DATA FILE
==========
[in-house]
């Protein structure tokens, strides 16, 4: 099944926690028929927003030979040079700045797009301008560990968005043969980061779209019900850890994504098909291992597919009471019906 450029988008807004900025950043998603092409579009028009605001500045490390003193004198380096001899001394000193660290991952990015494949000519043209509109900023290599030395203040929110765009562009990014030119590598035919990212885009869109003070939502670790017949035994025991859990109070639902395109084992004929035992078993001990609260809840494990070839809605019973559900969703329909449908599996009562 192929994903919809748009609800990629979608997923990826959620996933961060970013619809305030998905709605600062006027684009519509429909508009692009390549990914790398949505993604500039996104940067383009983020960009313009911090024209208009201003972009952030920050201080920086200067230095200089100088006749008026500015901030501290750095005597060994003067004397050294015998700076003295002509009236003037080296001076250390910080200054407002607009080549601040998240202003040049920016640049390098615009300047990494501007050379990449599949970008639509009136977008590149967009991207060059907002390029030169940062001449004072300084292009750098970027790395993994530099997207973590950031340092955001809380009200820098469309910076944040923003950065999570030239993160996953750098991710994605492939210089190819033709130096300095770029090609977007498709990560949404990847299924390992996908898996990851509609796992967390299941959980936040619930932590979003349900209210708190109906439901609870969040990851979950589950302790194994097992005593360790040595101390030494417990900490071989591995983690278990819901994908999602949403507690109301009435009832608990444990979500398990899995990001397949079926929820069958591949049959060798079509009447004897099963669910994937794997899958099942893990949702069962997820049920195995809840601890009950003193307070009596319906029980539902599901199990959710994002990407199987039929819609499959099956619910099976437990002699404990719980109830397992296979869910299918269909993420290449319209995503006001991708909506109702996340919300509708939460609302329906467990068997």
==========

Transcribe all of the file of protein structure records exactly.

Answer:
[in-house]
């Protein structure tokens, strides 16, 4: 099944926690028929927003030979040079700045797009301008560990968005043969980061779209019900850890994504098909291992597919009471019906 450029988008807004900025950043998603092409579009028009605001500045490390003193004198380096001899001394000193660290991952990015494949000519043209509109900023290599030395203040929110765009562009990014030119590598035919990212885009869109003070939502670790017949035994025991859990109070639902395109084992004929035992078993001990609260809840494990070839809605019973559900969703329909449908599996009562 192929994903919809748009609800990629979608997923990826959620996933961060970013619809305030998905709605600062006027684009519509429909508009692009390549990914790398949505993604500039996104940067383009983020960009313009911090024209208009201003972009952030920050201080920086200067230095200089100088006749008026500015901030501290750095005597060994003067004397050294015998700076003295002509009236003037080296001076250390910080200054407002607009080549601040998240202003040049920016640049390098615009300047990494501007050379990449599949970008639509009136977008590149967009991207060059907002390029030169940062001449004072300084292009750098970027790395993994530099997207973590950031340092955001809380009200820098469309910076944040923003950065999570030239993160996953750098991710994605492939210089190819033709130096300095770029090609977007498709990560949404990847299924390992996908898996990851509609796992967390299941959980936040619930932590979003349900209210708190109906439901609870969040990851979950589950302790194994097992005593360790040595101390030494417990900490071989591995983690278990819901994908999602949403507690109301009435009832608990444990979500398990899995990001397949079926929820069958591949049959060798079509009447004897099963669910994937794997899958099942893990949702069962997820049920195995809840601890009950003193307070009596319906029980539902599901199990959710994002990407199987039929819609499959099956619910099976437990002699404990719980109830397992296979869910299918269909993420290449319209995503006001991708909506109702996340919300509708939460609302329906467990068997």